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SCU Mathematics Colloquium Series Schedule

Spring 2001

Talks will be at 4:00 Tuesdays, Room O'Connor 205. There will be refreshments before all talks in O'Connor 31 starting around 3:45pm.

  • April 17 Bala Ravikunar, San Francisco State University

    Title: How to play a guessing game with full and half liers?

    Abstract: Player A guesses an integer between 1 and n. Player B is required to find the guess by querying A with yes or no answer. If A answers B's queries truthfully, binary search is the best strategy for A. We will consider several variations of this problem when A's is allowed to lie in various ways. This problem has been extensively studied for more than 20 years since it was raised in the autobiography of the Polish mathematician Ulam. After surveying old results, we will present some new results on this problem.

  • April 24 Jackie Benedetti, University of Washington, Department of Biostatistics

    Title: A BS in Math? What next? A journey from undergraduate mathematics to cancer clinical trials research.

    Abstract: Many quantitatively oriented students graduate from college without ever having heard of the field of biostatistics, a discipline that applies statistical methods to biologic research. For a student pursuing a masters degree or Ph.D. in this field, there are unlimited job possibilities. Nowhere is biostatistics more visible than in medical research. During this talk, I will discuss the basic types of studies that are required to assess therapeutic strategies for cancer, with emphasis on the role statisticans play in these research efforts.

  • May 1 Vlad Drobot, San Jose State University

    Title: The Effects of Repeated Sin

    Abstract: It is a problem in Polya and Szego, that if x>0, x1=sin(x), xn+1=sin(xn) (Iterate the function sin over and over), then the limit as n goes to infinity of xn times the square root of (n/3)=1.

    Some generalizations and extensions will be discussed.

  • May 5 (Saturday) Special Presentation on "Jesuits in the History of Mathematics and Science"

    For more information see this link.

  • May 8 Marty and Keith Taft

    Title: Counting Cards using Computers

    Abstract: From undergraduate courses in Probablility or Combinatorics, we know that we can use mathematics to determine the exact odds that we'll lose money in a gambling game.

    But who wants to lose?

    If we can count cards we can change the odds and, on average, win money instead. Of course, doing this isn't necessarily easy because casinos have this tendency to hurl card counters onto the street. To count cards effectively it helps to have toe inputs, teeth inputs, hidden earpieces and buzzers working just right. Come hear how we used these to win blackjack games during the 1980s!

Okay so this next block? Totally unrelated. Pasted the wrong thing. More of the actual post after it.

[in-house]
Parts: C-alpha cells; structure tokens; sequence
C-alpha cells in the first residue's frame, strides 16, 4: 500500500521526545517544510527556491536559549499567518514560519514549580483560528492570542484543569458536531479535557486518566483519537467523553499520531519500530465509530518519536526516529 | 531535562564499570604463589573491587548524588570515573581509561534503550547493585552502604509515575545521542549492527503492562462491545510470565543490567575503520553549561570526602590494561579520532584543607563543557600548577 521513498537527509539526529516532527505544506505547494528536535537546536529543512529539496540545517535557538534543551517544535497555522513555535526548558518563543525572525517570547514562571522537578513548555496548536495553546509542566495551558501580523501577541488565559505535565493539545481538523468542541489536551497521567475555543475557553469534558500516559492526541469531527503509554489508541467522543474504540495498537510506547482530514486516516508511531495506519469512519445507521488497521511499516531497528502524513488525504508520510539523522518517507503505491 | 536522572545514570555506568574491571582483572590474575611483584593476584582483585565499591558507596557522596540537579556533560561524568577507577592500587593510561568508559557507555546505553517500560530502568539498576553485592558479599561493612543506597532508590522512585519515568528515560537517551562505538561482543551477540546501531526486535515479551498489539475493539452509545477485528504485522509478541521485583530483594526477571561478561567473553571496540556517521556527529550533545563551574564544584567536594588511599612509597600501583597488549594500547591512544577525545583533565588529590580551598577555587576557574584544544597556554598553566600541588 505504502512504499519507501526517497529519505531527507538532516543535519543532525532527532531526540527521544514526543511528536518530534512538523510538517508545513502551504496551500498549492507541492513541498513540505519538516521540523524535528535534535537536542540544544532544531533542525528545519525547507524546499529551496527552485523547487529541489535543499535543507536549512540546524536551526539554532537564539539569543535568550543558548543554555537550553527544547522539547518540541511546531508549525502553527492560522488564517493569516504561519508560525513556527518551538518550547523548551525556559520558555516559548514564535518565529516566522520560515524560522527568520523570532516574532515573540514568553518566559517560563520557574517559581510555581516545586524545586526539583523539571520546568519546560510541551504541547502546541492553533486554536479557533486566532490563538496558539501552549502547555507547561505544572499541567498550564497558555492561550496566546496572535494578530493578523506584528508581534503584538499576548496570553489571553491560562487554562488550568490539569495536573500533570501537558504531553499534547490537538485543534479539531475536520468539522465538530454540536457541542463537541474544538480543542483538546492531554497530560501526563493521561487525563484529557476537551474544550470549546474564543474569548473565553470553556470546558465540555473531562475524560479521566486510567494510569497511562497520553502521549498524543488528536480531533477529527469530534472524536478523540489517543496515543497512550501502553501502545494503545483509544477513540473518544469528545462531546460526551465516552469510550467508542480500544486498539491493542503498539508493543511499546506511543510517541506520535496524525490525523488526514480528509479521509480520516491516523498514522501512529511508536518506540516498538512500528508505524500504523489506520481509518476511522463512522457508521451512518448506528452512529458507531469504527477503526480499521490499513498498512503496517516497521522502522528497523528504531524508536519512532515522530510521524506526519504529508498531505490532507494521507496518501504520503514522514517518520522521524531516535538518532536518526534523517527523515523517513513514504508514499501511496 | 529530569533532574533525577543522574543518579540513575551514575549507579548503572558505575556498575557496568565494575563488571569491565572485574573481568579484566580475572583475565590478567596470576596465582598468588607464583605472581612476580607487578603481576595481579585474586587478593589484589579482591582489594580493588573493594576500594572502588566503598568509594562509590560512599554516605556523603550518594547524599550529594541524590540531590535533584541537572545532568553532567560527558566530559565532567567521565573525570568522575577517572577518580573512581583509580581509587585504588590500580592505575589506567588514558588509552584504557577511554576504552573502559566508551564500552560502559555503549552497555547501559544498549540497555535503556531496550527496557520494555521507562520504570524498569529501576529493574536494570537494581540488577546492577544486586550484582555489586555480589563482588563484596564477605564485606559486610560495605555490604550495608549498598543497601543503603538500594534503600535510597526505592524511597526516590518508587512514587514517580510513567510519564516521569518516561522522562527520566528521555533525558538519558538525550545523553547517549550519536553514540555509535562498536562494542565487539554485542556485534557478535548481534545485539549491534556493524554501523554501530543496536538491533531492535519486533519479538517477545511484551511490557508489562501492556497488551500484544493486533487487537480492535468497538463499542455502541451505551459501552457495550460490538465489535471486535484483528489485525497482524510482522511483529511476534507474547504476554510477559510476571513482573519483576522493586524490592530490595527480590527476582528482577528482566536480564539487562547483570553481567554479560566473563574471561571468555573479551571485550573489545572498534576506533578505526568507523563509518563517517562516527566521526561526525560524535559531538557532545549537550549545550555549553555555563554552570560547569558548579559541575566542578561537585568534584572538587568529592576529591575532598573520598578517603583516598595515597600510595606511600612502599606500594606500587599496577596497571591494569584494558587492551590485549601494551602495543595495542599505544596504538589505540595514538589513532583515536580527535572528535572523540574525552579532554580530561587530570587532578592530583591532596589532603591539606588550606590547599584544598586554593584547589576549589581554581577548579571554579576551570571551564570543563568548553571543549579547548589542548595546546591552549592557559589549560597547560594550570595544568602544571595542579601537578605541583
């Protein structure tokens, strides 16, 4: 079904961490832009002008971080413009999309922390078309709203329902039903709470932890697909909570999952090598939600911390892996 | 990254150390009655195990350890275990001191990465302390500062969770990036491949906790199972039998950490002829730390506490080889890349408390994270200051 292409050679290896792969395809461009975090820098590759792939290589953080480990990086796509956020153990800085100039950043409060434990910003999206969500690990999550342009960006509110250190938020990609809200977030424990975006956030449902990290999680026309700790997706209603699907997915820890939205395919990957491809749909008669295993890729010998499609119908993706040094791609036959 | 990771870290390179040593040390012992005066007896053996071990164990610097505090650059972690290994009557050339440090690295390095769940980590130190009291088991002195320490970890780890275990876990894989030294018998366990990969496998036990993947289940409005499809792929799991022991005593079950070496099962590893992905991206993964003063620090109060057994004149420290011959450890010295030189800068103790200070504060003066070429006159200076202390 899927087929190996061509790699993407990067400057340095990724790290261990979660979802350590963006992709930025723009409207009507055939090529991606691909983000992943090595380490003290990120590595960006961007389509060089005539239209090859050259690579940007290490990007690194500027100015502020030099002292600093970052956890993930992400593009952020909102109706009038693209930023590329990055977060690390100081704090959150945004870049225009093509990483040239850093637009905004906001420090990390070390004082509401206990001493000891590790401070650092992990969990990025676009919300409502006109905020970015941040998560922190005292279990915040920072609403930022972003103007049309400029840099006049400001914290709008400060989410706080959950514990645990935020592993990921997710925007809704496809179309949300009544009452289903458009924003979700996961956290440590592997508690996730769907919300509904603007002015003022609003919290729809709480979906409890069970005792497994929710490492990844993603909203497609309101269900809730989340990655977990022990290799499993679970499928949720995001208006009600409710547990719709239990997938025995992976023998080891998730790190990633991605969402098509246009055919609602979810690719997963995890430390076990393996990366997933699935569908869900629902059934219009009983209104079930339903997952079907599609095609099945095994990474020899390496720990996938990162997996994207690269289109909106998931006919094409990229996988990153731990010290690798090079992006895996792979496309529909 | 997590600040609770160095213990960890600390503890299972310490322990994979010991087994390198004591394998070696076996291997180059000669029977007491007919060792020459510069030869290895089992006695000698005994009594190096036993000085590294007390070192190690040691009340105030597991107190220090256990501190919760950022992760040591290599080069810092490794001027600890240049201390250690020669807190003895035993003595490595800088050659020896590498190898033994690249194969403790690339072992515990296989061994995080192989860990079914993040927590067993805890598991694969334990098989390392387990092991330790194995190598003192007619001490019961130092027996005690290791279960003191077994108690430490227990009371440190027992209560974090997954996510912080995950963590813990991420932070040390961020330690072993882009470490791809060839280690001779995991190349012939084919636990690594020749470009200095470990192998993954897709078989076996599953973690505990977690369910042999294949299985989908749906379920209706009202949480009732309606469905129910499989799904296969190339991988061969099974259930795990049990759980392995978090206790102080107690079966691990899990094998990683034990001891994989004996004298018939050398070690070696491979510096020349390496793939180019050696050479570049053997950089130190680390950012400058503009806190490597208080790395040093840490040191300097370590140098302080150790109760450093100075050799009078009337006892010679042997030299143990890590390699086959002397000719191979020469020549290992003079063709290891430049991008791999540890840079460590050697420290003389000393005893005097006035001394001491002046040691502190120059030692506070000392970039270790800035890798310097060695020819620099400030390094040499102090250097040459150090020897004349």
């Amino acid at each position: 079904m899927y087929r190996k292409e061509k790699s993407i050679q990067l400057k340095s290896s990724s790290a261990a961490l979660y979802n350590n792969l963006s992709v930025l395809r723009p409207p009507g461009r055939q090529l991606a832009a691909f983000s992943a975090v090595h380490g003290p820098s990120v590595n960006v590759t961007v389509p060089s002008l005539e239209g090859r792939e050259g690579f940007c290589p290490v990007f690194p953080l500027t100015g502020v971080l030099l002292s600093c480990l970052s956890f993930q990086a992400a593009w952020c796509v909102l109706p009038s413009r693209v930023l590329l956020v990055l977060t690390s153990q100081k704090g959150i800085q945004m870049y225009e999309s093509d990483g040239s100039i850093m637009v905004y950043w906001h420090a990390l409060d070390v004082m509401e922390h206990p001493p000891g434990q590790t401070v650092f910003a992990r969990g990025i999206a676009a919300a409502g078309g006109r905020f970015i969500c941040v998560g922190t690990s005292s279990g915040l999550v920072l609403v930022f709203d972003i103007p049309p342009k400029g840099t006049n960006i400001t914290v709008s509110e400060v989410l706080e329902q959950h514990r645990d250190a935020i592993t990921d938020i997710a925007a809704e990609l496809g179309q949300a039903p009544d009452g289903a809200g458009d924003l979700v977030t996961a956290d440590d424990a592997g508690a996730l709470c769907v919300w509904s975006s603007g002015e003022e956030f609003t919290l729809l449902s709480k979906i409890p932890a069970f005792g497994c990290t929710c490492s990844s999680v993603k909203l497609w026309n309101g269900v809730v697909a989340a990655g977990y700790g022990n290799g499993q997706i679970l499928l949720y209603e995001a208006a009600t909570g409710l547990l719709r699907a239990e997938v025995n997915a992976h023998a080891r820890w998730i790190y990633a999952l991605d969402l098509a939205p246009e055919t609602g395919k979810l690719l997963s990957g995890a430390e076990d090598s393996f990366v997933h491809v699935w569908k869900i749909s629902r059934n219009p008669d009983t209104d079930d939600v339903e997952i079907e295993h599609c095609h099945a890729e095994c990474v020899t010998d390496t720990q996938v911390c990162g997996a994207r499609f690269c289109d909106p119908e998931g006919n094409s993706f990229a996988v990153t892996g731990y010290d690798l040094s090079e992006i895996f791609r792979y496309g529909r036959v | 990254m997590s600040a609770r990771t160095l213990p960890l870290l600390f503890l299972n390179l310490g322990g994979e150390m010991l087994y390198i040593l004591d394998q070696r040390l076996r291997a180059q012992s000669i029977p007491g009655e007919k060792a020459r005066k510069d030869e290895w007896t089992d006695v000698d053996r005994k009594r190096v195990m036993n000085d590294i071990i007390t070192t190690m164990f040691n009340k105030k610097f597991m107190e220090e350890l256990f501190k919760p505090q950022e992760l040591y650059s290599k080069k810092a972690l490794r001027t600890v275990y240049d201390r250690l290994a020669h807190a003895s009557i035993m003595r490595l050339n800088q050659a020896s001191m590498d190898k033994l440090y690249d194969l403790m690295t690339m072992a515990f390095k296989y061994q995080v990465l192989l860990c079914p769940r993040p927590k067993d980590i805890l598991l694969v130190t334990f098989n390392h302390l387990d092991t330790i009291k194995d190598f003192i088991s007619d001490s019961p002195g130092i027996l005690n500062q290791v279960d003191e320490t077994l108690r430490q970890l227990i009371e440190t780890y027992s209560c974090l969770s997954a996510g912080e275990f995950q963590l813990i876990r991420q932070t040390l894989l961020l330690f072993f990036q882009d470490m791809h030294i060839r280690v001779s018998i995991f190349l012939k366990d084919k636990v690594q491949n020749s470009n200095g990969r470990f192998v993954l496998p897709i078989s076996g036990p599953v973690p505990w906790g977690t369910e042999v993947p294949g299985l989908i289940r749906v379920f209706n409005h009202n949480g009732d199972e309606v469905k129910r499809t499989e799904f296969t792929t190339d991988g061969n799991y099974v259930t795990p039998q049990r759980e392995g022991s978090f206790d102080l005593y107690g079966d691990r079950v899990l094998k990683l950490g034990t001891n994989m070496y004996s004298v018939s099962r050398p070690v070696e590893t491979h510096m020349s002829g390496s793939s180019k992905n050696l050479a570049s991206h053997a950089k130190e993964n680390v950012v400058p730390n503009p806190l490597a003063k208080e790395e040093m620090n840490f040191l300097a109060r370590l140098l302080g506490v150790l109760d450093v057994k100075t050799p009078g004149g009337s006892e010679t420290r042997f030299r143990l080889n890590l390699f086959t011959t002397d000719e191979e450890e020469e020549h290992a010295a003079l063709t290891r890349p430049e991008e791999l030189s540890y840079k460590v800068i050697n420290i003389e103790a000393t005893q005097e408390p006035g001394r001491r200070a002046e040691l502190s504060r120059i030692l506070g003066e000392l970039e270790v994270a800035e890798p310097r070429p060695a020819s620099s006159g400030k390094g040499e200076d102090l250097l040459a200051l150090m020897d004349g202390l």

• May 15 Brian Sittinger, Santa Clara University

    Title: Exponential Sums and Half Derivatives.

    Abstract: This talk will be divided into two main sections. In the first part, we will deal with generalizations of ex and cos x, and discuss some of their wonderful properties just by using some Euleresque series manipulations. In the second part, we will use another generalization of ex to motivate the notion of a semiderivative (in which you apply the semiderivative two times and get the derivative.)

    Any student who knows how to take a derivative should be able to follow much of this talk.

  • May 22 Howard Swann, San Jose State University

    Title: Finding Stationary Solutions for the Navier-Stokes equations.

    Abstract: The partial differential equations that describe the motion of air or water are the Navier-Stokes equations. Although they were written down in the 19th Century, essential mathematical questions concerning existence and uniqueness of solutions to this non-linear system of equations remain unresolved.

    After a brief survey, we describe a new method for approximating solutions to the steady-state equations for incompressible fluids using a polynomial basis that automatically satisfies the incompressibility requirement.

  • May 29 Jeff Hultquist, Centricsoftware

    Title: The Use of Quaternions in Computer Animation.

    Abstract: Quaternions were in vogue during Victorian times, but fell into obscurity early in this century. Oddly enough, these four-tuples have gained renewed attention in the field of computer graphics. This talk will review the history and the surprisingly modern application of quaternions in computer generated animation.

    If you have a disability and require a reasonable accommodation, please call Dan Ostrov dostrov@scu.edu, 1-408-554-4551 or 1-800-735-2929 (TTY - California Relay).

    The list of talks from previous quarters are available via this archive link.

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    Last Updated: 2 May 2001
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